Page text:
Limited responsiveness to IFN-α in hepatitis C virus (HCV)-infected African-Americans compared to European Americans (AAs vs. EAs) hinders the management of HCV. Here, we studied healthy non-HCV-infected AA and EA subjects to test whether immune cell response to IFN-α is determined directly by race. We compared baseline and IFN-α-induced signal transducer and activator of transcription (STAT)-1, STAT-2, STAT-3, STAT-4, and STAT-5 protein and phosphorylation levels in purified T cells, global transcription, and a genomewide single-nucleotide polymorphism (SNP) profile of healthy AA and EA blood donors. In contrast to HCV-infected individuals, healthy AAs displayed no evidence of reduced STAT activation or IFN-α-stimulated gene expression compared to EAs. Although >200 genes reacted to IFN-α treatment, race had no impact on any of them. The only gene differentially expressed by the two races (NUDT3, P < 10-7) was not affected by IFN-α and bears no known relationship to IFN-α signaling or HCV pathogenesis. Genomewide analysis confirmed the self-proclaimed racial attribution of most donors, and numerous race-associated SNPs were identified within loci involved in IFN-α signaling, although they clearly did not affect responsiveness in the absence of HCV. We conclude that racial differences observed in HCVinfected patients in the responsiveness to IFN-α are unrelated to inherent racial differences in IFN-α signaling and more likely due to polymorphisms affecting the hosts' response to HCV, which in turn may lead to a distinct disease pathophysiology responsible for altered IFN signaling and treatment response.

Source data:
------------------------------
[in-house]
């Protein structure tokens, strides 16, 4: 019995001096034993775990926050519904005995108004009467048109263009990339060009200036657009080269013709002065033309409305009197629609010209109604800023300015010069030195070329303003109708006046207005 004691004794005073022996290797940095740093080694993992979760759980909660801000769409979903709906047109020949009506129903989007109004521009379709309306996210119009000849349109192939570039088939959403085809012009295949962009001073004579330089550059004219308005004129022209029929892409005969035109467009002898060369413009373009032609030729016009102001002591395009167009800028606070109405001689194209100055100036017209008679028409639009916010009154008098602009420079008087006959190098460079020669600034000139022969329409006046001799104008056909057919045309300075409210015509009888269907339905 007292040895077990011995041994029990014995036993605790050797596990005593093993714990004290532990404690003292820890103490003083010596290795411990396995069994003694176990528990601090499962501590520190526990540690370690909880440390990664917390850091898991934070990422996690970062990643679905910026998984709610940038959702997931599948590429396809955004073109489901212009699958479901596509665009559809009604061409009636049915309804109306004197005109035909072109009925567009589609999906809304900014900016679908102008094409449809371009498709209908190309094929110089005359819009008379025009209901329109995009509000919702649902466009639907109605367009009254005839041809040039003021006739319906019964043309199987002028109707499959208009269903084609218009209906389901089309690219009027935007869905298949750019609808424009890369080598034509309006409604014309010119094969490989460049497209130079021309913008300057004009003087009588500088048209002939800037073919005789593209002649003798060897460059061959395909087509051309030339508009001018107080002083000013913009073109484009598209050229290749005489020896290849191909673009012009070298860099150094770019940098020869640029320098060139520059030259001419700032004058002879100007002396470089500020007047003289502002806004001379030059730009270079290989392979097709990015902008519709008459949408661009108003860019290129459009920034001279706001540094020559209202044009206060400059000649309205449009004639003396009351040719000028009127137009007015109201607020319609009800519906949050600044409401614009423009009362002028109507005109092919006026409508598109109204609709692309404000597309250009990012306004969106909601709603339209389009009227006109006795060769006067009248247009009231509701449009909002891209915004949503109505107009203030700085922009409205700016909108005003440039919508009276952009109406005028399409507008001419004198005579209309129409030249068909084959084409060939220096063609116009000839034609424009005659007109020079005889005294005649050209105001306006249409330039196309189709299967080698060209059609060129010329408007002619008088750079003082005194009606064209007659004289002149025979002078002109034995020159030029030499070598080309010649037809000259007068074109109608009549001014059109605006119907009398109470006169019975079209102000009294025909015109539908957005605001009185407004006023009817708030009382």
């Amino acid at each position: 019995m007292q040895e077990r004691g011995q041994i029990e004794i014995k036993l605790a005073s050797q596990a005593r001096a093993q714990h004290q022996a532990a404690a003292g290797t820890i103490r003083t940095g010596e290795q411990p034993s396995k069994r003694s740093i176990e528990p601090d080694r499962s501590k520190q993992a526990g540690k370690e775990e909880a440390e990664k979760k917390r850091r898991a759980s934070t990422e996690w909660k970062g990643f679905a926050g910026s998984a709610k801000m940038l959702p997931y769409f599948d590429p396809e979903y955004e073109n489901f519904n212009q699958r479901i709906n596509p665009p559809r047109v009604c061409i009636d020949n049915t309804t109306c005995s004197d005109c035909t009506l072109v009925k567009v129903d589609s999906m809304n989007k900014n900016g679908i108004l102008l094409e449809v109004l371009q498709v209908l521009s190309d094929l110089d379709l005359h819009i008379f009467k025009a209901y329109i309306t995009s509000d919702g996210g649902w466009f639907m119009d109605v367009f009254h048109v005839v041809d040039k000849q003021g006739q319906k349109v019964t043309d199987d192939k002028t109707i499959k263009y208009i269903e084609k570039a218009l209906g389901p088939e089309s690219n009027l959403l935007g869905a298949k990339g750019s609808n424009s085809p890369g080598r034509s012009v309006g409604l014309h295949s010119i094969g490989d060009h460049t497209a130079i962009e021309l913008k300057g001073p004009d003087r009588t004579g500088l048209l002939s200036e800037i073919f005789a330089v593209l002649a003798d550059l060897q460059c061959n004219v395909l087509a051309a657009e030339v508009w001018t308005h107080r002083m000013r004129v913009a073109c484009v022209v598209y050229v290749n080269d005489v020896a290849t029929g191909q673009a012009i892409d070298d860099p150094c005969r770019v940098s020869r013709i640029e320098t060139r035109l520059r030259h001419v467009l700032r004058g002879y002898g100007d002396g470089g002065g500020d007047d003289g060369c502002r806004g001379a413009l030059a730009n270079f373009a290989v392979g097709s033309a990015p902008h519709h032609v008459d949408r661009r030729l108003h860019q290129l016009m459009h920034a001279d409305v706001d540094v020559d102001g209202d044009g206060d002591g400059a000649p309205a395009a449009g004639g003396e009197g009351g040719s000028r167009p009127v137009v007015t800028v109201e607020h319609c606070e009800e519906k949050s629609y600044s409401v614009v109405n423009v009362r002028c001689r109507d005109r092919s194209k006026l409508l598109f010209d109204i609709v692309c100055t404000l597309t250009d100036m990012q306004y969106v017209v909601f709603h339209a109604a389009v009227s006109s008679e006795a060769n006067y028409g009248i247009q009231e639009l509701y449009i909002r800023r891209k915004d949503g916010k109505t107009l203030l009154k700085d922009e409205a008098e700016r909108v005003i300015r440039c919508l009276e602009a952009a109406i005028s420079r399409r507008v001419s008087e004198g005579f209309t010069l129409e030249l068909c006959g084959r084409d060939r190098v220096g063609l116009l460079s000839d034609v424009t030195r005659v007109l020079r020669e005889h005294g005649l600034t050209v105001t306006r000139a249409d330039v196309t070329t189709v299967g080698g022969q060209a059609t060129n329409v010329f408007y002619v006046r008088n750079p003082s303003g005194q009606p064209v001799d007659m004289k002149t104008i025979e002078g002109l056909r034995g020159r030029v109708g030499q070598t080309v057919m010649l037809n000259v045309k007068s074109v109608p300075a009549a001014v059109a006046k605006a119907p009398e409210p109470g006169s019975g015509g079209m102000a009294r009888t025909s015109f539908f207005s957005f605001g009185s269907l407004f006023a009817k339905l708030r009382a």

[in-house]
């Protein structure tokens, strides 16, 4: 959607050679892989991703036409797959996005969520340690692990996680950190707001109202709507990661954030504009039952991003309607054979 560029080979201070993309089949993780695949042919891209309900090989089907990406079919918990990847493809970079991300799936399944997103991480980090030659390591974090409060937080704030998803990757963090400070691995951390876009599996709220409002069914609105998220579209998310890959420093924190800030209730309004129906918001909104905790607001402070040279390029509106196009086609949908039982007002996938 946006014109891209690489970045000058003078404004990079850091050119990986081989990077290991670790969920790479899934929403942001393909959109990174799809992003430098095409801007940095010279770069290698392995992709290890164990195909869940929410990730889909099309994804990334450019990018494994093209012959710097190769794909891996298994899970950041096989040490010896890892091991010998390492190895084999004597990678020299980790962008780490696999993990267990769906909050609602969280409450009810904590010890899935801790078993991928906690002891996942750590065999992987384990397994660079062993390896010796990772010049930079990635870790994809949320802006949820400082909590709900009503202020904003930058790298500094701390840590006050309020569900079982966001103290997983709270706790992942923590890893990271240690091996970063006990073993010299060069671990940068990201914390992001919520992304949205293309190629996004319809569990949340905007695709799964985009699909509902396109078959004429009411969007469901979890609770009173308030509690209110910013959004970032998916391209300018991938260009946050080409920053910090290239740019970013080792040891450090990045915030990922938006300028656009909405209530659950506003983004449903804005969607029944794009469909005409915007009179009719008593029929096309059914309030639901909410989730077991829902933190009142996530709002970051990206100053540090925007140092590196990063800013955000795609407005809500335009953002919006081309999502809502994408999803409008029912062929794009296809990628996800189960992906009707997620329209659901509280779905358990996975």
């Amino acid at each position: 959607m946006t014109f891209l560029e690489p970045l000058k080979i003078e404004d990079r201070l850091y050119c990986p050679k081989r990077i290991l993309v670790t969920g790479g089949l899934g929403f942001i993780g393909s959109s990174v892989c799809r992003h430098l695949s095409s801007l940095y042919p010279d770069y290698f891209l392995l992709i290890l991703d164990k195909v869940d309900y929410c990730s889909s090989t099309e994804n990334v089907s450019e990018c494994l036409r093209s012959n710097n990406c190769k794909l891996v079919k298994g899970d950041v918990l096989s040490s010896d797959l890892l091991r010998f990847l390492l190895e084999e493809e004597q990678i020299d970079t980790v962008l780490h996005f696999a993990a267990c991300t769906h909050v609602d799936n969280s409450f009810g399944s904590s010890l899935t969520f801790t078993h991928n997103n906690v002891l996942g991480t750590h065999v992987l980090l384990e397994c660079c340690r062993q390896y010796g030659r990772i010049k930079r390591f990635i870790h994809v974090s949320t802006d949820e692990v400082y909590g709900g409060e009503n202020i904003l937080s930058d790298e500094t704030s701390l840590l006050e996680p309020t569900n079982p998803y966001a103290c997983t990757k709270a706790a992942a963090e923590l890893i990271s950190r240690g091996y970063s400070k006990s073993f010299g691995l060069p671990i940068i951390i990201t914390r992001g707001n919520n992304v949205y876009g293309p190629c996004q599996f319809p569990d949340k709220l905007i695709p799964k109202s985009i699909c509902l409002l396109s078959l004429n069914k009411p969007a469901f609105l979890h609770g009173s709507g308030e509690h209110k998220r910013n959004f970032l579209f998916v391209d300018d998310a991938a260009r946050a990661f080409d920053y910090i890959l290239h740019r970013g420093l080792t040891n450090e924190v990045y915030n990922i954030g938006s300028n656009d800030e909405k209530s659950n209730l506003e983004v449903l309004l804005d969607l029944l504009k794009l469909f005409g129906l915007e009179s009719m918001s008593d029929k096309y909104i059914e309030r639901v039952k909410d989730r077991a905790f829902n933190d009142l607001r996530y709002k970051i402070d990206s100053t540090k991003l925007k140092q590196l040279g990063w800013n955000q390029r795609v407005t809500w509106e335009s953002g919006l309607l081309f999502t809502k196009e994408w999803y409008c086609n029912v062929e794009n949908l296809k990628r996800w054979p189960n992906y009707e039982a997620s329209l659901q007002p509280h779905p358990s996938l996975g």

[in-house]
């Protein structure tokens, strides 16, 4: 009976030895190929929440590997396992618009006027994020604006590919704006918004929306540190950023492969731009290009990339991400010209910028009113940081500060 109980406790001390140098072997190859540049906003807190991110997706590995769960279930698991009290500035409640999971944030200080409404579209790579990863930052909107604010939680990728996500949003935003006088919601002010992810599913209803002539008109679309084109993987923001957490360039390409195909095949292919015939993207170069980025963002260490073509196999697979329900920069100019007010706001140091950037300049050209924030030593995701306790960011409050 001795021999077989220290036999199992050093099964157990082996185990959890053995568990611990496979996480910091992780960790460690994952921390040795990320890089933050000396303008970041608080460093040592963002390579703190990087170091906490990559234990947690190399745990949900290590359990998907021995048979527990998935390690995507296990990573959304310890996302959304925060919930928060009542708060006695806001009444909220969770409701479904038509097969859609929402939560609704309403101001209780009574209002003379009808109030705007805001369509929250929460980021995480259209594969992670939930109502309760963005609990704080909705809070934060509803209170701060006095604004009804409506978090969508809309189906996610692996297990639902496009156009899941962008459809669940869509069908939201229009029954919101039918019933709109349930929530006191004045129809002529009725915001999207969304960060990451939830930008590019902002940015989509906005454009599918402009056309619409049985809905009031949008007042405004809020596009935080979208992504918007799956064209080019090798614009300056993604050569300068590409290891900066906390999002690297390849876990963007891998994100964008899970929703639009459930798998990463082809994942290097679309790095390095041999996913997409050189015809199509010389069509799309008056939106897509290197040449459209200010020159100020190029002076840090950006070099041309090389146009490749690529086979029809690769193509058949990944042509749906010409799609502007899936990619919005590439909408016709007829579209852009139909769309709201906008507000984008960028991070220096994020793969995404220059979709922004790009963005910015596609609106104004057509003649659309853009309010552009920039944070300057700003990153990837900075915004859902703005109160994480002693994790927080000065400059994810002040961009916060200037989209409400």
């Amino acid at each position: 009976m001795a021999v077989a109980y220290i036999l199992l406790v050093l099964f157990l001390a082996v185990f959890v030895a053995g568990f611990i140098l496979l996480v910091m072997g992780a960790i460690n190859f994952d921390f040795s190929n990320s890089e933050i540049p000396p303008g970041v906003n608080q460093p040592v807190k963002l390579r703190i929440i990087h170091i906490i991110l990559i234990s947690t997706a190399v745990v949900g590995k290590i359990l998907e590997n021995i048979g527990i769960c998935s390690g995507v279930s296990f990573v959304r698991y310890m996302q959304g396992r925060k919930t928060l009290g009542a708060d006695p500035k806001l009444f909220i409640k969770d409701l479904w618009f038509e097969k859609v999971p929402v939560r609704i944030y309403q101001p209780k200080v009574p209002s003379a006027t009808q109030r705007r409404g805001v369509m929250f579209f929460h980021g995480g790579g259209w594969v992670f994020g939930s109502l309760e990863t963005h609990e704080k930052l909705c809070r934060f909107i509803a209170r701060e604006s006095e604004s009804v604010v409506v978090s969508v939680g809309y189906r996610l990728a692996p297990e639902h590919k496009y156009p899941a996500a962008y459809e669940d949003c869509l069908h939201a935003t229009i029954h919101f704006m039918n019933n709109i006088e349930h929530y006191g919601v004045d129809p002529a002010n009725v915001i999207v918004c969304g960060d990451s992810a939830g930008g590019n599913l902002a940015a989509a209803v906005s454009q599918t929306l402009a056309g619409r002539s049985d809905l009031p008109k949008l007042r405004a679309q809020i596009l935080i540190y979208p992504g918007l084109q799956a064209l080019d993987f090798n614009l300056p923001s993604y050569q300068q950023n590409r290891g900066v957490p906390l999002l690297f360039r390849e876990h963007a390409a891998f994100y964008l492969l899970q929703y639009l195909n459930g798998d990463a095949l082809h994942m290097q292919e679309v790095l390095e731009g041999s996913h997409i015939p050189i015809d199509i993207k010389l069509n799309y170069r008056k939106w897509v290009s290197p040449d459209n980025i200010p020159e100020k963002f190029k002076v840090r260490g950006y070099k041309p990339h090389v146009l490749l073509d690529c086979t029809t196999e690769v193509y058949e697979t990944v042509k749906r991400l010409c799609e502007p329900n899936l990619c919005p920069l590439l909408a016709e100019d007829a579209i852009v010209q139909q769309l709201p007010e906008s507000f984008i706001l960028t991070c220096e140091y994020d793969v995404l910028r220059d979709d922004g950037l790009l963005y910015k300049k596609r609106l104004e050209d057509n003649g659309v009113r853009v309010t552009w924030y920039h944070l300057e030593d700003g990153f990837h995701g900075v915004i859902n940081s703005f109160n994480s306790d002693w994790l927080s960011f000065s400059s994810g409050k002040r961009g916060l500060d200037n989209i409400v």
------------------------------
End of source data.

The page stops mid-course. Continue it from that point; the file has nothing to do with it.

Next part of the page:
|Number of pages||6|
|Journal||Proceedings of the National Academy of Sciences of the United States of America|
|Publication status||Published - 2010|
- European American
- Hepatitis C virus
- Signal transducers and activators of transcription
ASJC Scopus subject areas